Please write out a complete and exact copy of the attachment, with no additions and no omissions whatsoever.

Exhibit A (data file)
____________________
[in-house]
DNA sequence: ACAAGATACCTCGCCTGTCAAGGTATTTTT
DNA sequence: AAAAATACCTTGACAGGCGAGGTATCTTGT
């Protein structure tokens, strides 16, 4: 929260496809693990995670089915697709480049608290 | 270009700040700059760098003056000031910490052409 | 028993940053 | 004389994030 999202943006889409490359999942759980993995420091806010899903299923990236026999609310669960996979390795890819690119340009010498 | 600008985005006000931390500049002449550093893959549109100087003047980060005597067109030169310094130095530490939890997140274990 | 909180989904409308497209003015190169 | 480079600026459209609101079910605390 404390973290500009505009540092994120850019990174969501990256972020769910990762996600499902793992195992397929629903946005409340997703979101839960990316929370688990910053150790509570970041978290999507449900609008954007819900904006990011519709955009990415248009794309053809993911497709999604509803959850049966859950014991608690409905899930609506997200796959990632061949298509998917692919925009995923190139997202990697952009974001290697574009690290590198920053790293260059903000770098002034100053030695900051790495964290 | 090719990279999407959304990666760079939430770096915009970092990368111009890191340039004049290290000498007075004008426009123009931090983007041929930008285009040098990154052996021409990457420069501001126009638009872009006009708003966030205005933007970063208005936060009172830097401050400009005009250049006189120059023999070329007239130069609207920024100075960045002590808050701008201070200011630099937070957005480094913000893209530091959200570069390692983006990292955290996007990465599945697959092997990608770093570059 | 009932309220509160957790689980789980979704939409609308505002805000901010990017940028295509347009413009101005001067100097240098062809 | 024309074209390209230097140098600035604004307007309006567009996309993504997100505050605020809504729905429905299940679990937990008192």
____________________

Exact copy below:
[in-house]
DNA sequence: ACAAGATACCTCGCCTGTCAAGGTATTTTT
DNA sequence: AAAAATACCTTGACAGGCGAGGTATCTTGT
């Protein structure tokens, strides 16, 4: 929260496809693990995670089915697709480049608290 | 270009700040700059760098003056000031910490052409 | 028993940053 | 004389994030 999202943006889409490359999942759980993995420091806010899903299923990236026999609310669960996979390795890819690119340009010498 | 600008985005006000931390500049002449550093893959549109100087003047980060005597067109030169310094130095530490939890997140274990 | 909180989904409308497209003015190169 | 480079600026459209609101079910605390 404390973290500009505009540092994120850019990174969501990256972020769910990762996600499902793992195992397929629903946005409340997703979101839960990316929370688990910053150790509570970041978290999507449900609008954007819900904006990011519709955009990415248009794309053809993911497709999604509803959850049966859950014991608690409905899930609506997200796959990632061949298509998917692919925009995923190139997202990697952009974001290697574009690290590198920053790293260059903000770098002034100053030695900051790495964290 | 090719990279999407959304990666760079939430770096915009970092990368111009890191340039004049290290000498007075004008426009123009931090983007041929930008285009040098990154052996021409990457420069501001126009638009872009006009708003966030205005933007970063208005936060009172830097401050400009005009250049006189120059023999070329007239130069609207920024100075960045002590808050701008201070200011630099937070957005480094913000893209530091959200570069390692983006990292955290996007990465599945697959092997990608770093570059 | 009932309220509160957790689980789980979704939409609308505002805000901010990017940028295509347009413009101005001067100097240098062809 | 024309074209390209230097140098600035604004307007309006567009996309993504997100505050605020809504729905429905299940679990937990008192």